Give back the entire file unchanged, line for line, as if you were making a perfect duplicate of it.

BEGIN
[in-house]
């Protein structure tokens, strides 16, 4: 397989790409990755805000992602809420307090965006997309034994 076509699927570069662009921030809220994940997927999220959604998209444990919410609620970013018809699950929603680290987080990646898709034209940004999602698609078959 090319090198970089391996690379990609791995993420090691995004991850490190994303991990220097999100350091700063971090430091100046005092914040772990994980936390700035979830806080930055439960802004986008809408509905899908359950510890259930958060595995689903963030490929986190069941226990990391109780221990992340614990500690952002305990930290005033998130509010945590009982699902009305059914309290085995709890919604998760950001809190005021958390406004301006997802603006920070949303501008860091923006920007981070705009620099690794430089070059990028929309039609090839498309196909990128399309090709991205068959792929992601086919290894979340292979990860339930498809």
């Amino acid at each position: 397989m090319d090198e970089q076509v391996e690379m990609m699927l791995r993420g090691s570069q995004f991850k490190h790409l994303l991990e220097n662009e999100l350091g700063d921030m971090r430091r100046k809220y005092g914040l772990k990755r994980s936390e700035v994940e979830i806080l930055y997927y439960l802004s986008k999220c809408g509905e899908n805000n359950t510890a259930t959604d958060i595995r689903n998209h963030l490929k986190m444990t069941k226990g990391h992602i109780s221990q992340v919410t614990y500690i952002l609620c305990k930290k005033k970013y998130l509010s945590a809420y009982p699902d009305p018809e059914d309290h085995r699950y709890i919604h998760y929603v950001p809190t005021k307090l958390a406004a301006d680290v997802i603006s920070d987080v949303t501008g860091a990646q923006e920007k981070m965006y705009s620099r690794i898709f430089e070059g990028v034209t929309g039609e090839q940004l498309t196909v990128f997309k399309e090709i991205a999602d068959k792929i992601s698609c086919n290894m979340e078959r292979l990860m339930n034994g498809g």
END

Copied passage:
[in-house]
């Protein structure tokens, strides 16, 4: 397989790409990755805000992602809420307090965006997309034994 076509699927570069662009921030809220994940997927999220959604998209444990919410609620970013018809699950929603680290987080990646898709034209940004999602698609078959 090319090198970089391996690379990609791995993420090691995004991850490190994303991990220097999100350091700063971090430091100046005092914040772990994980936390700035979830806080930055439960802004986008809408509905899908359950510890259930958060595995689903963030490929986190069941226990990391109780221990992340614990500690952002305990930290005033998130509010945590009982699902009305059914309290085995709890919604998760950001809190005021958390406004301006997802603006920070949303501008860091923006920007981070705009620099690794430089070059990028929309039609090839498309196909990128399309090709991205068959792929992601086919290894979340292979990860339930498809």
């Amino acid at each position: 397989m090319d090198e970089q076509v391996e690379m990609m699927l791995r993420g090691s570069q995004f991850k490190h790409l994303l991990e220097n662009e999100l350091g700063d921030m971090r430091r100046k809220y005092g914040l772990k990755r994980s936390e700035v994940e979830i806080l930055y997927y439960l802004s986008k999220c809408g509905e899908n805000n359950t510890a259930t959604d958060i595995r689903n998209h963030l490929k986190m444990t069941k226990g990391h992602i109780s221990q992340v919410t614990y500690i952002l609620c305990k930290k005033k970013y998130l509010s945590a809420y009982p699902d009305p018809e059914d309290h085995r699950y709890i919604h998760y929603v950001p809190t005021k307090l958390a406004a301006d680290v997802i603006s920070d987080v949303t501008g860091a990646q923006e920007k981070m965006y705009s620099r690794i898709f430089e070059g990028v034209t929309g039609e090839q940004l498309t196909v990128f997309k399309e090709i991205a999602d068959k792929i992601s698609c086919n290894m979340e078959r292979l990860m339930n034994g498809g």